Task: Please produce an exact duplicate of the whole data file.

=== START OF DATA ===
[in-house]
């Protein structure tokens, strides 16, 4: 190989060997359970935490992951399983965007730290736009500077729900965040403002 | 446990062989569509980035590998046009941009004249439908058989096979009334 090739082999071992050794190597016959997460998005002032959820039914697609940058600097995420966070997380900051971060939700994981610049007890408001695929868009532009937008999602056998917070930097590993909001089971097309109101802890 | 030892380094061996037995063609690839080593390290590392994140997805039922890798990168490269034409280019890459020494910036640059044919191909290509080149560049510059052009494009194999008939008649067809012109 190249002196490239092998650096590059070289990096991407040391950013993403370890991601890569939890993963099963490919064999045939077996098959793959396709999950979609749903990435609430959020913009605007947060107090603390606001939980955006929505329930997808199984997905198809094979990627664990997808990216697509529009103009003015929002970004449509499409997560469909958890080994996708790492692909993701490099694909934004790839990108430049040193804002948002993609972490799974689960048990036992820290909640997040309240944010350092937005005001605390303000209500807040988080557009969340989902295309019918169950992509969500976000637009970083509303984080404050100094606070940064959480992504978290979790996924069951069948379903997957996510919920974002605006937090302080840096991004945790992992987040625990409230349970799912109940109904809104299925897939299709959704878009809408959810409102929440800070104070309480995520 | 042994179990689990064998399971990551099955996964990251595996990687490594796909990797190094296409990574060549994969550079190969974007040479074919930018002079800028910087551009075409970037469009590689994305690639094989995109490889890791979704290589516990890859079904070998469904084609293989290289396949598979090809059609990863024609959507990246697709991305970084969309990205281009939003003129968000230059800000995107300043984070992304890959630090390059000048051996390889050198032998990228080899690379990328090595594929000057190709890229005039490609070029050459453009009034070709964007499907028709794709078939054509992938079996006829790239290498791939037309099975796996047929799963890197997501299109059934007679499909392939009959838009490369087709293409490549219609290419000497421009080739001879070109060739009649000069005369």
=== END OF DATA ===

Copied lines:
[in-house]
């Protein structure tokens, strides 16, 4: 190989060997359970935490992951399983965007730290736009500077729900965040403002 | 446990062989569509980035590998046009941009004249439908058989096979009334 090739082999071992050794190597016959997460998005002032959820039914697609940058600097995420966070997380900051971060939700994981610049007890408001695929868009532009937008999602056998917070930097590993909001089971097309109101802890 | 030892380094061996037995063609690839080593390290590392994140997805039922890798990168490269034409280019890459020494910036640059044919191909290509080149560049510059052009494009194999008939008649067809012109 190249002196490239092998650096590059070289990096991407040391950013993403370890991601890569939890993963099963490919064999045939077996098959793959396709999950979609749903990435609430959020913009605007947060107090603390606001939980955006929505329930997808199984997905198809094979990627664990997808990216697509529009103009003015929002970004449509499409997560469909958890080994996708790492692909993701490099694909934004790839990108430049040193804002948002993609972490799974689960048990036992820290909640997040309240944010350092937005005001605390303000209500807040988080557009969340989902295309019918169950992509969500976000637009970083509303984080404050100094606070940064959480992504978290979790996924069951069948379903997957996510919920974002605006937090302080840096991004945790992992987040625990409230349970799912109940109904809104299925897939299709959704878009809408959810409102929440800070104070309480995520 | 042994179990689990064998399971990551099955996964990251595996990687490594796909990797190094296409990574060549994969550079190969974007040479074919930018002079800028910087551009075409970037469009590689994305690639094989995109490889890791979704290589516990890859079904070998469904084609293989290289396949598979090809059609990863024609959507990246697709991305970084969309990205281009939003003129968000230059800000995107300043984070992304890959630090390059000048051996390889050198032998990228080899690379990328090595594929000057190709890229005039490609070029050459453009009034070709964007499907028709794709078939054509992938079996006829790239290498791939037309099975796996047929799963890197997501299109059934007679499909392939009959838009490369087709293409490549219609290419000497421009080739001879070109060739009649000069005369």